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Right from the appearance of the outdated Universal Studios logo up to its bizarre freeze frame ending, Angelina Jolie’s By the Sea is adamant about looking and feeling like a film that is not of this era. In fact, it moves exactly like an arthouse experiment, the one that auteurs imported from Europe would predictably make when afforded a cast of Hollywood A-listers just to prove that there is a place in Hollywood for intense examinations of luxurious ennui.
Unsurprisingly, By the Sea plods along in an excruciatingly sluggish pace, perhaps in an effort to enunciate the setting’s lackadaisical way of life. However, the film never truly embraces its seaside setting except situate what essentially is a sliver of a story of a married couple, played by Jolie and her equally famous husband, Brad Pitt, who relocate there to resolve their domestic issues in the guise of an extravagant vacation.
Frustratingly, Jolie’s film seems to be built on artifice. It is constructed on emotions that never really resonate because Jolie is bent on ornamenting them with gestures and symbols that only muddle them. It is difficult to see past the characters’ preoccupation with being beautiful, and to dig into their internal troubles, simply because the film is far too concerned in appearances to bolster whatever that is profound that it wants to tackle.
That might exactly be the point. Perhaps Jolie is attempting to emulate Sofia Coppola in her visual studies of the glaring lifestyle of the rich and famous in films like Marie Antoinette (2006), Somewhere (2010) or The Bling Ring (2013). There is enough posturing in By the Sea to drive the point that the characters played by Jolie and Pitt are of a different class from the rest of us, with different needs and expressions of emotional pangs.
However, Jolie, unlike Coppola, is too unsure of what she wants to drive at, to the point that her film feels like it is meandering aimlessly. The story unfolds like an ambiguous but charmless mystery, where clues are carelessly laid out in an attempt to excite regarding the unremarkable cause of the couple’s marital strife. It only reveals a bit of direction when a honeymooning couple (Melvil Poupaud and Melanie Laurent) move in next door, allowing Jolie’s character a bit of intrigue as she watches them have sex through a peephole.
Beautiful but dull
Thankfully, By the Sea is stunningly beautiful. Lensed by Christian Berger, a frequent collaborator of Michael Haneke, the film makes most of the setting’s sun-drenched vistas to convey a certain calmness that drastically contrasts with the shadowy interiors of the hotel. This visual play between light and darkness seems to manifest Jolie’s intent in portraying the very private turmoil that the couple is undergoing amidst all the beauty that surrounds them.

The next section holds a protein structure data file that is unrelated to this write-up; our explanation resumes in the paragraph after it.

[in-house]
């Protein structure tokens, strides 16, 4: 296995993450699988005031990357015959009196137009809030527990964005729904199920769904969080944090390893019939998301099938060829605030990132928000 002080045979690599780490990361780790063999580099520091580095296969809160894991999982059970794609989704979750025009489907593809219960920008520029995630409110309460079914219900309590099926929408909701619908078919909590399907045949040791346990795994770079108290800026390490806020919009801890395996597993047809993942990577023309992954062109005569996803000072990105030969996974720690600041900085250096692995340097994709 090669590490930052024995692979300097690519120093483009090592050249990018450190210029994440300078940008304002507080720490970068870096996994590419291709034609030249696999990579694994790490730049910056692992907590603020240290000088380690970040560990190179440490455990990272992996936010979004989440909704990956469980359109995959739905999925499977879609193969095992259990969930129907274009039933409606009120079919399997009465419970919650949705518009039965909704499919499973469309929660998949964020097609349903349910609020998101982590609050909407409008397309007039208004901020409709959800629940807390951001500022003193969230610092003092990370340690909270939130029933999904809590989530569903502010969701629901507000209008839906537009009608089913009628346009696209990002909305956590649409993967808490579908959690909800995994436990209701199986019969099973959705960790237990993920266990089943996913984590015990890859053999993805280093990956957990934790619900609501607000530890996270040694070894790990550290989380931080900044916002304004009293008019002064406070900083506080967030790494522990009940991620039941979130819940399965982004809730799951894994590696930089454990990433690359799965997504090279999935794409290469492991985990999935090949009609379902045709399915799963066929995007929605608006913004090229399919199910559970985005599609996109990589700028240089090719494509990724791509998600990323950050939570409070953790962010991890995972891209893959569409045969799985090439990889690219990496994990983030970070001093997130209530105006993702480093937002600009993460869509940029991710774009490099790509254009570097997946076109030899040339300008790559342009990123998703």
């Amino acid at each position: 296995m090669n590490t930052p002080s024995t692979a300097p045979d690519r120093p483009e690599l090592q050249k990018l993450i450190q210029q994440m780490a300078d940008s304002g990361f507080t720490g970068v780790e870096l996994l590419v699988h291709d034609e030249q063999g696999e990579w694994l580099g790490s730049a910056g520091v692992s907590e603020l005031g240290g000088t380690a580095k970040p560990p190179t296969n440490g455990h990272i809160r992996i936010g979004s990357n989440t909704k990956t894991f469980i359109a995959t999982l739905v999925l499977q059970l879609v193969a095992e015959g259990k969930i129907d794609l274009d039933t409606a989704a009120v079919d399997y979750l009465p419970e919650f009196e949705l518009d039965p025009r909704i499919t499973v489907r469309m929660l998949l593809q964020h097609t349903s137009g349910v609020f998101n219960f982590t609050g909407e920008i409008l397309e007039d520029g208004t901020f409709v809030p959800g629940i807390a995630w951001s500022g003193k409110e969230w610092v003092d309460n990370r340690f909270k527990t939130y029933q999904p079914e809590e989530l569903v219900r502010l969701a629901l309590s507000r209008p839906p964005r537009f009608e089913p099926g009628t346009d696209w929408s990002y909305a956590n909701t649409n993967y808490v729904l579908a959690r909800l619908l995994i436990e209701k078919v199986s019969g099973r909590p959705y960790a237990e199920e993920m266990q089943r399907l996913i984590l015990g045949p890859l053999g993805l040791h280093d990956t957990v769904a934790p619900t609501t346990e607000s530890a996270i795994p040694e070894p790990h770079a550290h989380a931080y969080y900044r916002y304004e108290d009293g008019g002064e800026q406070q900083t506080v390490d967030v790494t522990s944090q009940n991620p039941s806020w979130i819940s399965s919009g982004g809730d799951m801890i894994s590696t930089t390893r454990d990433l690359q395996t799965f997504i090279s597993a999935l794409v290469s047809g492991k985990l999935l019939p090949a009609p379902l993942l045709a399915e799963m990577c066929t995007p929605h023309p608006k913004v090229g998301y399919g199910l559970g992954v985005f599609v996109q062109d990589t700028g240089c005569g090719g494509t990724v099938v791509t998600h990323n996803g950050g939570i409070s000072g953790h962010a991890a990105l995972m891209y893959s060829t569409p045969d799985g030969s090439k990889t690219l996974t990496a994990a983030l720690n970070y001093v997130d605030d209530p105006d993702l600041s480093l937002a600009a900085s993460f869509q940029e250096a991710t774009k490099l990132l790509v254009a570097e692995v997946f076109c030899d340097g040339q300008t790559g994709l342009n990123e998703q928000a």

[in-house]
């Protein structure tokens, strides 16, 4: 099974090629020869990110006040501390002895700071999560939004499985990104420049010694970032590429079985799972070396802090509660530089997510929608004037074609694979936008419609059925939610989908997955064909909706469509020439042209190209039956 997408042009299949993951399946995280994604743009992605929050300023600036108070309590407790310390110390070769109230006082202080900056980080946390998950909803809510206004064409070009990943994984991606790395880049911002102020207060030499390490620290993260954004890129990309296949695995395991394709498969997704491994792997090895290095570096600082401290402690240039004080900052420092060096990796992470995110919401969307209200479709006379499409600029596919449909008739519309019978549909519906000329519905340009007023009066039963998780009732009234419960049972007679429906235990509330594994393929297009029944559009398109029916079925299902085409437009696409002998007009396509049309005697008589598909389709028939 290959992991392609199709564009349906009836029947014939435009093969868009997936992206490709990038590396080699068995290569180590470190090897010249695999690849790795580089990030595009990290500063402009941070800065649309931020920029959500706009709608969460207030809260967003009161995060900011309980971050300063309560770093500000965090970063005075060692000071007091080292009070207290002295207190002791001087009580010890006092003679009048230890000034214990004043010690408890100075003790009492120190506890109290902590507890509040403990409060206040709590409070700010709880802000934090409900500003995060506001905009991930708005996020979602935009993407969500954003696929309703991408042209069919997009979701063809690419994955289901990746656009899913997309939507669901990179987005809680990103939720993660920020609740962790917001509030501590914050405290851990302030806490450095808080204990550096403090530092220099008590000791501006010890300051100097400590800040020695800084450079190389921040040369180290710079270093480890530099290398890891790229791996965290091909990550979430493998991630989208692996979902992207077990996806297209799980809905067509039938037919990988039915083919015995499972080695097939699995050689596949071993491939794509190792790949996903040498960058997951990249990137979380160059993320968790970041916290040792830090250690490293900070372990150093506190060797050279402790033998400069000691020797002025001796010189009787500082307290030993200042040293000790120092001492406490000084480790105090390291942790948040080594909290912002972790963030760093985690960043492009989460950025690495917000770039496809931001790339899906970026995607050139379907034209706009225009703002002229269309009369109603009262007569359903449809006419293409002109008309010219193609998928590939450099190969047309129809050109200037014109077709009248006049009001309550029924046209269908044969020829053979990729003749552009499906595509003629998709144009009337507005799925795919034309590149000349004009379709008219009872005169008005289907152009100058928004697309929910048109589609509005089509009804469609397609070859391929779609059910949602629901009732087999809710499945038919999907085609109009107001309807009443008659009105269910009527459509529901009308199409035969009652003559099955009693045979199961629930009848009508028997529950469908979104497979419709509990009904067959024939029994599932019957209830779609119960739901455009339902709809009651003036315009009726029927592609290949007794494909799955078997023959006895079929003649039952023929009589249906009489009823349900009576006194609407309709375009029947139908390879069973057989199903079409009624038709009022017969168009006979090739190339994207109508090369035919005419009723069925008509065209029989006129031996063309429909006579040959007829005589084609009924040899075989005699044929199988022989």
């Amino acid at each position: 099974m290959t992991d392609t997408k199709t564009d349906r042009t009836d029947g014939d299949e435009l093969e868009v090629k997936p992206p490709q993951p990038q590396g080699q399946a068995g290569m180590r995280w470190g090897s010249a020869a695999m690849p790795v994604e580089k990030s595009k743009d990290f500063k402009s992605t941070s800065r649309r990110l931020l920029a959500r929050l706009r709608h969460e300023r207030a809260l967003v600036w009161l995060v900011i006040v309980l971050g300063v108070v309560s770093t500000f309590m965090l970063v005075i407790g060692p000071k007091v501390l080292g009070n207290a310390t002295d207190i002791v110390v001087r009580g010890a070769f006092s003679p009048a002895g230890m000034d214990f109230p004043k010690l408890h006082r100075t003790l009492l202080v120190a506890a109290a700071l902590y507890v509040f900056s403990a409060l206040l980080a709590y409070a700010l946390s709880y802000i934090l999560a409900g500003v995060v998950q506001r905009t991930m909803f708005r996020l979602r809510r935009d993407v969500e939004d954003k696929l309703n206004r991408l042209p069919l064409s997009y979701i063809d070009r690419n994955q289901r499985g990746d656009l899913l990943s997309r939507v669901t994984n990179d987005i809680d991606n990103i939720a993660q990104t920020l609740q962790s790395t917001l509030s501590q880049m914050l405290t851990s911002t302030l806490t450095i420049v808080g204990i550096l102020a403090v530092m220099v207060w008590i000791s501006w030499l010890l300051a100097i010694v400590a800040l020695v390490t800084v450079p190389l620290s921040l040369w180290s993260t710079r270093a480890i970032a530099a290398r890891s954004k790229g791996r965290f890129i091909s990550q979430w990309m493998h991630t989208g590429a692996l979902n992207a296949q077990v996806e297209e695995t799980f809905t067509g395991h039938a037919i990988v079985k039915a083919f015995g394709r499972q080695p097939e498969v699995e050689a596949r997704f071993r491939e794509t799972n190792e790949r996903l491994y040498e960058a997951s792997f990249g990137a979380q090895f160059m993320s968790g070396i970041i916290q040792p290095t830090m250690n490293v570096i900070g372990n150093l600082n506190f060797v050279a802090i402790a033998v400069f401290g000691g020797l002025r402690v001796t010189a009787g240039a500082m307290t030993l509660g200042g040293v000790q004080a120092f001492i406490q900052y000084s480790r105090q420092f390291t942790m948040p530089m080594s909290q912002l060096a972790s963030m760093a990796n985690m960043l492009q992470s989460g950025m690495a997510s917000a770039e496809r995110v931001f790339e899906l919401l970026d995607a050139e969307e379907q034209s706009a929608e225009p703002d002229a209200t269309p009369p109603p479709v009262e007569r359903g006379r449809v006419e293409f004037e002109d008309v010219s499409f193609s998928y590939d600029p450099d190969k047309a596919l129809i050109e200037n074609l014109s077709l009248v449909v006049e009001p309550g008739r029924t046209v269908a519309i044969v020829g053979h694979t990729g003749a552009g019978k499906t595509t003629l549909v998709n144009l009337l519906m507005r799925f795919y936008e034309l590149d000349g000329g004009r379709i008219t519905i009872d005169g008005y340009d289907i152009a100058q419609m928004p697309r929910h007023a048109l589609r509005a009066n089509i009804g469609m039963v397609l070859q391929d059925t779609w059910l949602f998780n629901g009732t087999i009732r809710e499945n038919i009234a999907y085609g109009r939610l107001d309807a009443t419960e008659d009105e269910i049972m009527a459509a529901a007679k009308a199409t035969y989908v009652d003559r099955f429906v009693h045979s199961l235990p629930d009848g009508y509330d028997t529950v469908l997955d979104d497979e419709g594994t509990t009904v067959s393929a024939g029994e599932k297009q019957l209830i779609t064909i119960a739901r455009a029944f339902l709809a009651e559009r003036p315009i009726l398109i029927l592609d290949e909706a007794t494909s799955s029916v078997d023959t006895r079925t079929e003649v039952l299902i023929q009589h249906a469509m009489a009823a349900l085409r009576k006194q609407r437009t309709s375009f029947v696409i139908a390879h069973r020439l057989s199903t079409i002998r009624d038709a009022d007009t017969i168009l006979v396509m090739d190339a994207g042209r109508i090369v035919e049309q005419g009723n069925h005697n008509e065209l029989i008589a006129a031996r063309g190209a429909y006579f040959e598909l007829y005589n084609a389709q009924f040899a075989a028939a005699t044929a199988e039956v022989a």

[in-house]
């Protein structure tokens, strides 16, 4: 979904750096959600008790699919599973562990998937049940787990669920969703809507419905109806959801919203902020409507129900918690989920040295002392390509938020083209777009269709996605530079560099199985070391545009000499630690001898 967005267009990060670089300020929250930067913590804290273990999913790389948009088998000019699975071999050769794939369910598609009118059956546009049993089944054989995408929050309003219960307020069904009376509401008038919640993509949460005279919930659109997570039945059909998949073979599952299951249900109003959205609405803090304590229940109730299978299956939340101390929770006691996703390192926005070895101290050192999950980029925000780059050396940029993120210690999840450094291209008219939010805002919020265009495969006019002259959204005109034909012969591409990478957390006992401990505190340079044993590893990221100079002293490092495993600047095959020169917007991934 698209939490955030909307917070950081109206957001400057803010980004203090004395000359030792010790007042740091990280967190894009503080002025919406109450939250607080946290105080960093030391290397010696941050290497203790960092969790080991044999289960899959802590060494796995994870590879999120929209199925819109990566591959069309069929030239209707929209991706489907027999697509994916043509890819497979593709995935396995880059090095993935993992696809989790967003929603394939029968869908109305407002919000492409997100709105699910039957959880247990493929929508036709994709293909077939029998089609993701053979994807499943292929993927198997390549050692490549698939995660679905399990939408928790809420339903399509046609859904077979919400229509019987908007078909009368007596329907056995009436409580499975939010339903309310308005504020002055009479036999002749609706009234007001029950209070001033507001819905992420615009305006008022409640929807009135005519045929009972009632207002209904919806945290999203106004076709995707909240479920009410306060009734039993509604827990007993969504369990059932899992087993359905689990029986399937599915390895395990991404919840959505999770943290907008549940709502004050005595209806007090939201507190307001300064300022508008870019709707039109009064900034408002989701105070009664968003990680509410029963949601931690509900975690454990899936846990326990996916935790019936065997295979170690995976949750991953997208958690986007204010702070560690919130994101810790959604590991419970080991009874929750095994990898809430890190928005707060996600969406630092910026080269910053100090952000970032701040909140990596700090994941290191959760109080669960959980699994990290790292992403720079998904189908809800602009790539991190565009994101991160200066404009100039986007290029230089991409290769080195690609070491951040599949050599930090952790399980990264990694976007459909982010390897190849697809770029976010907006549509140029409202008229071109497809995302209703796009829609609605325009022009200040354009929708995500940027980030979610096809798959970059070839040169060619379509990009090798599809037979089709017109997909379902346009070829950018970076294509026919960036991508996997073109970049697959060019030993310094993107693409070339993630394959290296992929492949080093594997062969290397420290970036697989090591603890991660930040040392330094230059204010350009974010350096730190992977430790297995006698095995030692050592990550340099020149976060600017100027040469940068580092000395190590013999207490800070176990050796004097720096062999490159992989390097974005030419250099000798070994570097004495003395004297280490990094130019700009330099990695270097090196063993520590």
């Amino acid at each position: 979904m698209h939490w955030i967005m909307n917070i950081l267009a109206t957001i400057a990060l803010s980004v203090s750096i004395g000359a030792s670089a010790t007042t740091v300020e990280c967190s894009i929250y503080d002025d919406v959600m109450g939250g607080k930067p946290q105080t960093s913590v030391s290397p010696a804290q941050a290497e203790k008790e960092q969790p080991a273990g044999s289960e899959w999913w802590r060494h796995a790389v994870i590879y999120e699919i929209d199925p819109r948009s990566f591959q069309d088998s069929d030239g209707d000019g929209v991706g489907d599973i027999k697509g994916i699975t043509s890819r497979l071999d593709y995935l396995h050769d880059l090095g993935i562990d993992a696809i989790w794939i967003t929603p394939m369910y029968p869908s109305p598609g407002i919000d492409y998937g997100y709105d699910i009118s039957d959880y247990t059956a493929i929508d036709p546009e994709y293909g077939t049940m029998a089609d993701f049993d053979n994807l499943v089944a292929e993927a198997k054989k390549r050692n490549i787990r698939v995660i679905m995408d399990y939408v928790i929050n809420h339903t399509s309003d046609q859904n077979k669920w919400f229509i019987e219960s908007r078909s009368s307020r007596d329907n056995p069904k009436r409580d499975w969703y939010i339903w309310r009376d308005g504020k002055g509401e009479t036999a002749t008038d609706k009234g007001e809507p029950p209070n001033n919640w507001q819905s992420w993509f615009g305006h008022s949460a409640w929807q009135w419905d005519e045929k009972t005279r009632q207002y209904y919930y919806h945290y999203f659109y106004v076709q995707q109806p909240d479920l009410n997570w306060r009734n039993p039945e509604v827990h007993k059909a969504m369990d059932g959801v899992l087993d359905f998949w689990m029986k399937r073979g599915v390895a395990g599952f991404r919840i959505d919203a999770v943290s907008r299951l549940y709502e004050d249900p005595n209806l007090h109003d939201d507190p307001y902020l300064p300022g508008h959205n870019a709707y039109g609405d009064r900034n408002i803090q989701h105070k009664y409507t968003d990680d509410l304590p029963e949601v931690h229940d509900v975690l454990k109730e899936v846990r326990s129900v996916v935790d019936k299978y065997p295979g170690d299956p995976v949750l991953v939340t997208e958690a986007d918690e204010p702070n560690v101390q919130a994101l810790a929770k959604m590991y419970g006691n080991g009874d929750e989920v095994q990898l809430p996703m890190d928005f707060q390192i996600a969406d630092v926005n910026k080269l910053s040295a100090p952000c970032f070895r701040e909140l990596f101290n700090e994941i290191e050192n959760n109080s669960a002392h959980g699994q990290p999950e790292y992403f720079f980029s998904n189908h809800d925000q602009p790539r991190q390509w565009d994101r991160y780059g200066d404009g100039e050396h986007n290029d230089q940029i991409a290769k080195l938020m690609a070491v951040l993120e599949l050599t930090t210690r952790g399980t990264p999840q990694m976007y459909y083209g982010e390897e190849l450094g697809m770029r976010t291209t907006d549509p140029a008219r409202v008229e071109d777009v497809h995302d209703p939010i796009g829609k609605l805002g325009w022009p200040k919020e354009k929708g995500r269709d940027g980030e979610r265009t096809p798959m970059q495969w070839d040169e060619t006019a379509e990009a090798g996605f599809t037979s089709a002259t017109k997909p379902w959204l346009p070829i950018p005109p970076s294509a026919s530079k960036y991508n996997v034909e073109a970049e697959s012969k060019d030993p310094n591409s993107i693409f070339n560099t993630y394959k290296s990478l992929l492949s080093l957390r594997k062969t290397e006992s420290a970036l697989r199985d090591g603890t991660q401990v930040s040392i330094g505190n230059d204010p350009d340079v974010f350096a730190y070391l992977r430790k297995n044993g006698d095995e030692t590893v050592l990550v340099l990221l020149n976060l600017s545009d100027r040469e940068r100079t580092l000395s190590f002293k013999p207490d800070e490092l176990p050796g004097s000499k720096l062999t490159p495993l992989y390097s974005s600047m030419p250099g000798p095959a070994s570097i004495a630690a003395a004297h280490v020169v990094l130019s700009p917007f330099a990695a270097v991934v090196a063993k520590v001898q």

Sadly, the film’s visual design is as inert as all its other cryptic symbolisms. Jolie peppers her film with too many contrived devices to drive a singular and unexceptional point and too little humanity. She ends up with nothing more than a pretty portrait that is only beautiful to look at but far too taxing and arduous to fully grasp and understand.
By the Sea is definitely not entertaining, although the presence of Jolie and Pitt seems to say otherwise. It plays like a puzzle whose rewards are minuscule. Its thoughts on marital relationships aren’t even novel. Its depiction of profound boredom isn’t convincing either. It has all been done before, and with a lot more skill, depth, and perhaps, even sincerity.
By the Sea has all the marks of a film from someone who has an utmost desire to be taken seriously. It screams all of its grand influences, from Hitchcock to Antonioni. Along the way, it lost itself, turning into something that is neither here or there. It is a film that is as confused as its barren characters.
Nevertheless, By the Sea seems to successfully reflect what Jolie is attempting for herself and her career as a filmmaker. True, it is a failure in almost every sense, considering that the film does not do much despite all the talent that is involved in its production. However, this failed attempt echoes an artist who is bent on straying away from what is normally expected of a bankable actress who has decided to exert efforts on becoming a filmmaker. – Rappler.com
Francis Joseph Cruz litigates for a living and writes about cinema for fun. Thefirst Filipino movie he saw in the theaters was Carlo J. Caparas’ ‘Tirad Pass.’ Since then, he’s been on a mission to find better memories with Philippine cinema. Profile photo by Fatcat Studios